Fellow Veterans Find Success and Friendship with Transport America
Mark Dennis and Todd Webber are building successful futures in the trucking industry. Mark, with 32 years of experience driving trucks professionally, has recently helped his fellow veteran and Transport America driver, Todd, fulfill his dream of becoming a driver instructor for Transport America.
Mark, 57, served in the U.S. Marine Corps for six years before becoming a truck driver in 1986. He has spent the last 12 years with Transport America and became a student driver instructor a year ago.
Todd, 34, became a chef in 1998 after graduating from high school. He enlisted in the U.S. Army in 2006, and served in the First Air Division for four years. He was honorably discharged in 2010, and returned to his position as a chef until 2016 when the restaurant he worked for hit a rough patch. He decided it was time to try something new.
So, after obtaining his CDL, he found Transport America online. After training, he became a solo OTR truck driver with the intent of becoming a student driver instructor (SDI).
“Becoming an instructor seems like a natural fit,” Todd says. “I was a squad leader in the Army and managed a kitchen as a chef.”
“Mark has been guiding me through the instructor training process,” Todd says (at the time of this interview). “Right now, I’m driving a truck so I can understand the ins-and-outs of training firsthand.
(Note: Todd successfully completed the first step of becoming a driver instructor after completing his training with Mark. Todd is now instructing Pro Plus drivers for Transport America.)
Transport America requires instructors to go through a rigorous training process, with plenty of time behind the wheel.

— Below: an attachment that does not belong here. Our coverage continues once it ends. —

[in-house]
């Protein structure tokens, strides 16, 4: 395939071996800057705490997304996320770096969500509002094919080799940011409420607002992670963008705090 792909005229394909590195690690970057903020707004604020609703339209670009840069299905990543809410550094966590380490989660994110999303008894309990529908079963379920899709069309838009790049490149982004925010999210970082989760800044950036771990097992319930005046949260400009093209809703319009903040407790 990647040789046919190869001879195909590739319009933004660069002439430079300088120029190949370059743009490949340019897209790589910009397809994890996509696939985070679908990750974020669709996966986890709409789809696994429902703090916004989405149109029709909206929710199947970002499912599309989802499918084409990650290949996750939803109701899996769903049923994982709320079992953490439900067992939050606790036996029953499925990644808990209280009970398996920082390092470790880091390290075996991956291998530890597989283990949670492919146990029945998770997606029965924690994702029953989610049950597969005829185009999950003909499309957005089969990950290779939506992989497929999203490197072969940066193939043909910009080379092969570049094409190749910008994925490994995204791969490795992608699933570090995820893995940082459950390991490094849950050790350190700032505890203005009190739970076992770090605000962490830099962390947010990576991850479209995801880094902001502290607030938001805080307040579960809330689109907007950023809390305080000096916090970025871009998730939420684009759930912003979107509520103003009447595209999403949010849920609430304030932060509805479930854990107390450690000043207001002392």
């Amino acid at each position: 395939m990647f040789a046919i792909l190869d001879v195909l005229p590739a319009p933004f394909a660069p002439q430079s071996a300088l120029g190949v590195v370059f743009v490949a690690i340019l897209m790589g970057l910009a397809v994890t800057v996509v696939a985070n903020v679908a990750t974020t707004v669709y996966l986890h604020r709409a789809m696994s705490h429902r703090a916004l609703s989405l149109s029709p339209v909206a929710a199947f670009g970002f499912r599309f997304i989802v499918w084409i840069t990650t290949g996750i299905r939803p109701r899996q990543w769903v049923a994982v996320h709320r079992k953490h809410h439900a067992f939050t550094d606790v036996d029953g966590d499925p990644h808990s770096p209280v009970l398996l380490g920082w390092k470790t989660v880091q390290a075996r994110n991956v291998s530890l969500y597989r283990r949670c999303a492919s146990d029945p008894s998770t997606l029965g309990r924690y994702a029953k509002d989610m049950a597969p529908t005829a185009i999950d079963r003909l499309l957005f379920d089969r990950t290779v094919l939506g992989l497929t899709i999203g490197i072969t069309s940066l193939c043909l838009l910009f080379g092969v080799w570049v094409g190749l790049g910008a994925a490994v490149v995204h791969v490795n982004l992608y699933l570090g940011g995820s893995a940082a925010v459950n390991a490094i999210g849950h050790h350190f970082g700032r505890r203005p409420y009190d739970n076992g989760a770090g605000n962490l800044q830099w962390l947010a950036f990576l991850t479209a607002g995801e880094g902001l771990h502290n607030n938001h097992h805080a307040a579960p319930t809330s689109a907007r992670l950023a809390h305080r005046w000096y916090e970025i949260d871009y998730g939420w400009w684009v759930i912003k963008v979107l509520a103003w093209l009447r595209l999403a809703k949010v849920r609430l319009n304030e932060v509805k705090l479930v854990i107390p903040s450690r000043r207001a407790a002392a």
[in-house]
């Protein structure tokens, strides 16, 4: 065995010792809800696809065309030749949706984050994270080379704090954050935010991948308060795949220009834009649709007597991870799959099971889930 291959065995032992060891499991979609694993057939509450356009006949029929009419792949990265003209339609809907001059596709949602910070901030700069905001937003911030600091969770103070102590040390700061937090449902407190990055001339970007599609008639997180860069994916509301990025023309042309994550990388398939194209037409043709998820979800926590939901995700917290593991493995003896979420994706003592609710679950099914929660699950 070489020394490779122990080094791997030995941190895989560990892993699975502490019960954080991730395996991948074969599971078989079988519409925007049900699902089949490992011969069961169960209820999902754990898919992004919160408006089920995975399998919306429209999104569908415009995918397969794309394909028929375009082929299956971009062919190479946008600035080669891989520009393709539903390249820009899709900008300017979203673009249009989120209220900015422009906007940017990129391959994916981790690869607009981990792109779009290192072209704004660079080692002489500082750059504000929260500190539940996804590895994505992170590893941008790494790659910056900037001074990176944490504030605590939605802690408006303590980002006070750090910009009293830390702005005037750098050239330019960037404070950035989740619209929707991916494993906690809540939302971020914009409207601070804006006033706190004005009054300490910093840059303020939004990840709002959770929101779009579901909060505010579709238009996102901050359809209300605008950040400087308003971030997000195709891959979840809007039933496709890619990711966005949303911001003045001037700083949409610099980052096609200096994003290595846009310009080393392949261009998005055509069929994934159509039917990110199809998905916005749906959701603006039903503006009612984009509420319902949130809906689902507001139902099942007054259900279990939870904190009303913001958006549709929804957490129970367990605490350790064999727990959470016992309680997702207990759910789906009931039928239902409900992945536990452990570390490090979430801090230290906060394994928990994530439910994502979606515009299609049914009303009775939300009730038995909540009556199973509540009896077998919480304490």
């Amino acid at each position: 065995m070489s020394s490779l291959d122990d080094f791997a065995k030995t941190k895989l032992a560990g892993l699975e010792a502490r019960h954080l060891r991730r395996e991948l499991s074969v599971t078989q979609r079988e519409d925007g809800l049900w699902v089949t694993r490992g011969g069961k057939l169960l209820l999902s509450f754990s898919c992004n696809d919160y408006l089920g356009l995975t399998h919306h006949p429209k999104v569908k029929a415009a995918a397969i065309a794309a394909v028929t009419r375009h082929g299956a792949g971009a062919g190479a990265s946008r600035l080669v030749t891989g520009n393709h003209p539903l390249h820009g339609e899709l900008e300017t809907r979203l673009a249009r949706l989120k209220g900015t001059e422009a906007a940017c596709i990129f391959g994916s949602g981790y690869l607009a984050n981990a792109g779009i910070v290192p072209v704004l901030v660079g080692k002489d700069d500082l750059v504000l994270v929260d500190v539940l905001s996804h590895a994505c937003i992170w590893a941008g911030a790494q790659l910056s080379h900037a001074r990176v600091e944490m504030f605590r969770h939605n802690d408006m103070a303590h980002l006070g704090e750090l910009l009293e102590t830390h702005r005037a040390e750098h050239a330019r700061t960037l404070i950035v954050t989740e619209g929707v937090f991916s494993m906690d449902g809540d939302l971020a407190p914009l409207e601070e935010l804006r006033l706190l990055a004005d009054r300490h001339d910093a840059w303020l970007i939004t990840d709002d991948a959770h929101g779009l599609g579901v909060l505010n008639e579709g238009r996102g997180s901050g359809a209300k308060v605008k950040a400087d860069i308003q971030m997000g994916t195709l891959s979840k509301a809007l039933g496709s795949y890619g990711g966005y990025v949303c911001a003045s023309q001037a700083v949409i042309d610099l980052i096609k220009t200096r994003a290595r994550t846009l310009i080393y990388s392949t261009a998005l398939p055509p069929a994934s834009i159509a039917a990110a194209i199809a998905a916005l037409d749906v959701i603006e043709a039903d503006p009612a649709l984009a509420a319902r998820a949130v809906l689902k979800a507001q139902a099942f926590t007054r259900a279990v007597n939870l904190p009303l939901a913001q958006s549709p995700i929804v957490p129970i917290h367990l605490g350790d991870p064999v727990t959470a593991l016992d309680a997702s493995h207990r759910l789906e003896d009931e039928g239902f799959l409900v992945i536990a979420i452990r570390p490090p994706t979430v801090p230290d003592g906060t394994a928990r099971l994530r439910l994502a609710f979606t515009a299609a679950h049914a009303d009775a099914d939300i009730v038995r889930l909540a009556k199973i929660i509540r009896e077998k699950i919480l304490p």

“Transport America wants instructors to be teaching from experience,” Mark says. “Driving trucks can be dangerous work, so our instructors need to understand how to keep everyone as safe as possible.”
“Teaching someone how to drive a truck isn’t like training someone for a regular civilian job,” he explains. “Truck drivers need to be training constantly, because there’s always something new to learn.”
Mark and Todd agree that their shared experience in the military has made the training process easier and strengthened their budding friendship.
“Mark explains things to me using military terms,” Todd says. “That makes everything easier to understand.”
“Both being vets, Todd and I have a lot of common ground,” Mark says. “We clicked right away, which was a great thing in training a person for a new job.”
“The training was easier because we both approach situations from a military point of view,” Todd says. “Neither of us are ever willing to give up.”
“Veterans make some of the best drivers-in-training. They understand that each job requires different skill sets,” Mark explains.
“Veterans also are used to long workdays and intense training routines,” he adds. “The transition is a lot easier for them.”
“But whether the driver-in-training is a veteran or not, they are someone else’s son, brother, mother or sister,” Mark finishes. “Every driver needs to know how to get home safely, and I’m here to teach them.”
As a matter of fact, Mark has found that his favorite part of working in the trucking industry is teaching new drivers how to safely operate the vehicles and manage stressful situations.
“It took me 32 years to find the part of trucking I like best,” Mark says. “I get my rewards by teaching. I’m not just handing out textbooks, I’m sharing my own experiences and making an impact on others.”
“I love it when former students give me a call,” he adds. “That way, I know they’re driving safely and doing well.”
Mark and Todd have a few recommendations for anyone thinking of becoming a truck driver or a truck driving instructor – veteran or civilian.
“Don’t take this job with a grain of salt,” Todd says. “Treat it like a deployment. It’ll be challenging at times, but it will also be rewarding.”
“Go with Transport America,” Mark adds. “Todd and I have been treated very well. Their staff is top-notch, and the equipment is safe and high quality. In 12 years, I’ve never found a reason to want to go anywhere else.”
“Transport America treats us like family,” he explains. “They understand that things happen at home, and that you aren’t a robot.”
Transport America sets itself apart from other trucking companies by stressing the importance of respect.
“The staff uses our names when they speak to us, not our employee numbers,” Mark says. “Transport America drivers are also well-respected by customers.”
“Transport America has given us every tool and opportunity we need to thrive in the civilian workforce,” he says. “But, like any other job, you need to also get out there, work hard and learn for yourself.”